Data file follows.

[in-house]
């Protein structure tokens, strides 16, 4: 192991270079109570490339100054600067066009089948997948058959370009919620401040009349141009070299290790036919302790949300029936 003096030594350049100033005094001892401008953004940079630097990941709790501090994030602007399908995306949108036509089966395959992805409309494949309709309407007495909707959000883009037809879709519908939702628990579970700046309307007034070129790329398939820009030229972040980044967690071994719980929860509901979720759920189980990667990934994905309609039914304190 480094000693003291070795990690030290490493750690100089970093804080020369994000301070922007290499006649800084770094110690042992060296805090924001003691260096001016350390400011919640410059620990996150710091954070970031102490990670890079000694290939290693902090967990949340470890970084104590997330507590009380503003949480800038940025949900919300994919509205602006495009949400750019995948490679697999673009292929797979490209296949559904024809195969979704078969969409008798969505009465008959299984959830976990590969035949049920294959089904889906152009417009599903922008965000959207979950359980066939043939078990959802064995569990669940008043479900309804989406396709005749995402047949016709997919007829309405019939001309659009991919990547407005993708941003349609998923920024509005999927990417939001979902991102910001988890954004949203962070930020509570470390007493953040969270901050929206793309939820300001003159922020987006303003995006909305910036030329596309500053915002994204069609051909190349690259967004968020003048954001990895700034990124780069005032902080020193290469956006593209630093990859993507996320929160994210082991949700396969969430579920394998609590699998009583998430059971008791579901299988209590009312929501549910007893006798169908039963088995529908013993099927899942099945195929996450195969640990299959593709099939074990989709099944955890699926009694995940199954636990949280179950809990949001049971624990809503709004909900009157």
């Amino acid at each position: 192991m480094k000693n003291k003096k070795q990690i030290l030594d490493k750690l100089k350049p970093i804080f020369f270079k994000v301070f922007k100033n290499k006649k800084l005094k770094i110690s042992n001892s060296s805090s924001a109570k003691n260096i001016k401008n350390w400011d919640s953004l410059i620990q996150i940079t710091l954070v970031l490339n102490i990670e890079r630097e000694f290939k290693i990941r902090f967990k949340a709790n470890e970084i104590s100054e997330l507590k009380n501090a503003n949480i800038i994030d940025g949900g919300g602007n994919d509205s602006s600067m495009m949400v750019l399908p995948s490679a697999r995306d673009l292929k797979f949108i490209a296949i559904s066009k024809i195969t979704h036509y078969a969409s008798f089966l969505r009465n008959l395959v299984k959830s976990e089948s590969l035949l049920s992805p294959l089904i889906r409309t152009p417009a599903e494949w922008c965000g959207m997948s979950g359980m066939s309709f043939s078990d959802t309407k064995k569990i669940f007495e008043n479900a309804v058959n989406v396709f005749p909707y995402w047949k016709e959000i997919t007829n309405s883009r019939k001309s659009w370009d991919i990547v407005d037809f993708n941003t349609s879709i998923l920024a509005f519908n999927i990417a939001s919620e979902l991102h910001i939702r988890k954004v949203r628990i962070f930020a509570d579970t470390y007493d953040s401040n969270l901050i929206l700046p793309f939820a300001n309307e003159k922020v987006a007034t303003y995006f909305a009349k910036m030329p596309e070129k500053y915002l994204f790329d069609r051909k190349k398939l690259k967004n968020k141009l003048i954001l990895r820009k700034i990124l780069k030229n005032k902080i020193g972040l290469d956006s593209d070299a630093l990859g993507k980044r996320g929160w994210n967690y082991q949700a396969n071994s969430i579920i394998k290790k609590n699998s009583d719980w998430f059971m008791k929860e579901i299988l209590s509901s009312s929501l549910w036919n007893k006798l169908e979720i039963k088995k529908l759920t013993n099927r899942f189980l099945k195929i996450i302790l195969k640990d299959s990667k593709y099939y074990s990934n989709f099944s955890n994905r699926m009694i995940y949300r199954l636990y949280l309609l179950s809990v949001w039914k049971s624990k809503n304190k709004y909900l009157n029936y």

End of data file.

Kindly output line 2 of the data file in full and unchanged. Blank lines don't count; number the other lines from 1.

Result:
């Protein structure tokens, strides 16, 4: 192991270079109570490339100054600067066009089948997948058959370009919620401040009349141009070299290790036919302790949300029936 003096030594350049100033005094001892401008953004940079630097990941709790501090994030602007399908995306949108036509089966395959992805409309494949309709309407007495909707959000883009037809879709519908939702628990579970700046309307007034070129790329398939820009030229972040980044967690071994719980929860509901979720759920189980990667990934994905309609039914304190 480094000693003291070795990690030290490493750690100089970093804080020369994000301070922007290499006649800084770094110690042992060296805090924001003691260096001016350390400011919640410059620990996150710091954070970031102490990670890079000694290939290693902090967990949340470890970084104590997330507590009380503003949480800038940025949900919300994919509205602006495009949400750019995948490679697999673009292929797979490209296949559904024809195969979704078969969409008798969505009465008959299984959830976990590969035949049920294959089904889906152009417009599903922008965000959207979950359980066939043939078990959802064995569990669940008043479900309804989406396709005749995402047949016709997919007829309405019939001309659009991919990547407005993708941003349609998923920024509005999927990417939001979902991102910001988890954004949203962070930020509570470390007493953040969270901050929206793309939820300001003159922020987006303003995006909305910036030329596309500053915002994204069609051909190349690259967004968020003048954001990895700034990124780069005032902080020193290469956006593209630093990859993507996320929160994210082991949700396969969430579920394998609590699998009583998430059971008791579901299988209590009312929501549910007893006798169908039963088995529908013993099927899942099945195929996450195969640990299959593709099939074990989709099944955890699926009694995940199954636990949280179950809990949001049971624990809503709004909900009157």